More than 65% of all the corn and soy grown in Canada is grown in Ontario. The broad application of neonicotinoid pesticides like Imidacloprid on field crops has been linked by PMRA to the decline in bee populations in Ontario. Bees are exposed to these highly toxic, water-soluble insecticides via contact with dust from planting, from pollen gathered from target and adjacent crops or from ground water that translocates from the excess pesticide residues in the soil to streams and rivers.

While Ontario Beekeepers applaud Health Canada for taking action to phase out neonicotinoids. The proposed three to five year phase out will do much to protect our environment and preserve our food security, the OBA has made several recommendations to enhance how this phase out can help provide a healthy environment for insect pollinators:

1. Accelerate the Phase out to begin this fall before treated seeds are ordered. Every year of delay is another planting season where bees will be exposed to deadly pesticides and where more toxic chemicals are added to our soils, streams and rivers.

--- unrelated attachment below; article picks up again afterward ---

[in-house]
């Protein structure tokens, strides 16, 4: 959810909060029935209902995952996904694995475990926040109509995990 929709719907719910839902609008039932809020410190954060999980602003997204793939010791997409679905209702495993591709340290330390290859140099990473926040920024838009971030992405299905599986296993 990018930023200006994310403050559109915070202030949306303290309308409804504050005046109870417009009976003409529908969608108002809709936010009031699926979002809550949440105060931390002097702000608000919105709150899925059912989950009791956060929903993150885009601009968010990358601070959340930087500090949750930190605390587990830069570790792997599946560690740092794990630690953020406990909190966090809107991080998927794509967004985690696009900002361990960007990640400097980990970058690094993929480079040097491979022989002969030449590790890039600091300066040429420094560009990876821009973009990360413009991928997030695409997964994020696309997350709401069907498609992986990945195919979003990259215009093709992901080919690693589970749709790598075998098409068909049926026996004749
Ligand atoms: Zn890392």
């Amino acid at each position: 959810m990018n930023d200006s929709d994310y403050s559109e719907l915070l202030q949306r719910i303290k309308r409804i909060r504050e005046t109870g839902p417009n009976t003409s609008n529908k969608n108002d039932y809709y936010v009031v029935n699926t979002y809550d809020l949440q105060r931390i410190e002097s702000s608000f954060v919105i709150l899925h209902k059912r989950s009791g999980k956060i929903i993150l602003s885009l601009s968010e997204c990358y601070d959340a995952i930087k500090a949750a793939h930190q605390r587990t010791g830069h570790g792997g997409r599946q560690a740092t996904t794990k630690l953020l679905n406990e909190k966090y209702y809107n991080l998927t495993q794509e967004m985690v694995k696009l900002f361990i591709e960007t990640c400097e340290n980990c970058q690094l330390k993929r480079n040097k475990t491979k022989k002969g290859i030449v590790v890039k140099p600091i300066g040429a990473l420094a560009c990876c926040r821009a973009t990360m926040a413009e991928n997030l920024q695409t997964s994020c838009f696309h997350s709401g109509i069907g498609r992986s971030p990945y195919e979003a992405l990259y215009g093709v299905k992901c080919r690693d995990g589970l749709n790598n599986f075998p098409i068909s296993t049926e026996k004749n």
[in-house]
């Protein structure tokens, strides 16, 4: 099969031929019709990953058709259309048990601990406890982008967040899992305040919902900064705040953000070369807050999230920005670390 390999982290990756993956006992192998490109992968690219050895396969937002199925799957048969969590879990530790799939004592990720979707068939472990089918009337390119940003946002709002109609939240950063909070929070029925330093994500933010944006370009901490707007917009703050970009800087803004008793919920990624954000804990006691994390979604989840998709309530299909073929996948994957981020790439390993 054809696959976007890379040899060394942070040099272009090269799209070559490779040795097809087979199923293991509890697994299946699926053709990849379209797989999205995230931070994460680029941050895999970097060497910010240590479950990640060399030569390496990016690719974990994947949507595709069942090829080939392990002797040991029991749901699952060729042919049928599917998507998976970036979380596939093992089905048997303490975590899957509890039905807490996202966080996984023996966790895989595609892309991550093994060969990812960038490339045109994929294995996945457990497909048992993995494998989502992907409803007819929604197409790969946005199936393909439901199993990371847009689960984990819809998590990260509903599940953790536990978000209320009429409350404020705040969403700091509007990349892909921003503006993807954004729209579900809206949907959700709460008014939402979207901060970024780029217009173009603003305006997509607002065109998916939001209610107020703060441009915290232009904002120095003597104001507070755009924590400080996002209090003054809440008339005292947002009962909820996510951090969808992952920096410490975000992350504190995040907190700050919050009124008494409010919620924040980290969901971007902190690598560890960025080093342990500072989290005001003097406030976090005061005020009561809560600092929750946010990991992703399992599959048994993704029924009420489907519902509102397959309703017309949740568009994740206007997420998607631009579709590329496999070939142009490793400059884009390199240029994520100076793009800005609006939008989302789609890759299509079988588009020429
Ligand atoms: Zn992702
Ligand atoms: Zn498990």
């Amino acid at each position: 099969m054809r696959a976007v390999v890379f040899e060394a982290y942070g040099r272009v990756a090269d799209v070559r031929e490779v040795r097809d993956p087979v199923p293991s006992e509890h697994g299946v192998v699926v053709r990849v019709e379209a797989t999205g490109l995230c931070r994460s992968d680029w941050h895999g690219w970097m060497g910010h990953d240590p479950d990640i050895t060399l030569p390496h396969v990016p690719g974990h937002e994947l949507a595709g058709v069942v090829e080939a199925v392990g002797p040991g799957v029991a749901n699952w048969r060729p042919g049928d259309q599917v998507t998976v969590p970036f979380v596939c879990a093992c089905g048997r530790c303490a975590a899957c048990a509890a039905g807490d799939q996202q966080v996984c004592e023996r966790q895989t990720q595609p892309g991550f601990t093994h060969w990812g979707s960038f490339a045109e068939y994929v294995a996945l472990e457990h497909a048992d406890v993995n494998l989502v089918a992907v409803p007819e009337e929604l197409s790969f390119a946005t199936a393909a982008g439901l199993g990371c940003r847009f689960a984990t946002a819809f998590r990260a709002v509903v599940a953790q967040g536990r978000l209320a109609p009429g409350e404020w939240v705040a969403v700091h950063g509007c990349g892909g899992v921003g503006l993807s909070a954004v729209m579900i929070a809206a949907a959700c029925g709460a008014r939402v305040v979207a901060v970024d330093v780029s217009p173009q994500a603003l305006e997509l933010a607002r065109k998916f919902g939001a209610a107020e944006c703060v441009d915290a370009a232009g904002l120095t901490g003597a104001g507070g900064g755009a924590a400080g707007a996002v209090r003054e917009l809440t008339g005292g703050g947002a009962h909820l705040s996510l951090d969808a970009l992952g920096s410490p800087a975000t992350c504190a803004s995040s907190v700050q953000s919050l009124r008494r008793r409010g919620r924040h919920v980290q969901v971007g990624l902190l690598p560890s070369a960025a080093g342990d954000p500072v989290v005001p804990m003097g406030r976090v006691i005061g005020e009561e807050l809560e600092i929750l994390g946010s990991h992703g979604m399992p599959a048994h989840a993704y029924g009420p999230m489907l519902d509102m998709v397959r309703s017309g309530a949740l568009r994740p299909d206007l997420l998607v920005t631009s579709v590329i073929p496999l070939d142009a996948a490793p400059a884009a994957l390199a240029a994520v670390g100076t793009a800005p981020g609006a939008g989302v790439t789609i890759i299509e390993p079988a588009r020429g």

2. Pesticides like Imidacloprid have been oversold
The policy to reduce the use of neonicotinoids in Ontario was based on the determination that while nearly 100% of corn and 65% of soy were being sold as neonicotinoid treated seeds, only 20% of acreage was actually threatened by the pests targeted by the pesticides. This overuse of pesticides clearly benefits pesticide manufacturers at the expense of insect pollinators.

3.Neonicotinoids including Imidalcoprid continue to be a serious hazard to managed bees and all insect pollinators in Ontario

After analyzing hundreds of incidents of acute bee kills in Ontario during the 2012 and 2013 growing seasons, PMRA concluded that the current use of neonicotinoids in agriculture was not sustainable.

Beekeepers in Ontario continue to observe abnormally high bee mortality indicators including: acute bee deaths, unsustainable winter losses, loss of queens, low queen vitality, poor (spotty) brood patterns and crashing of hives in fall and early winter.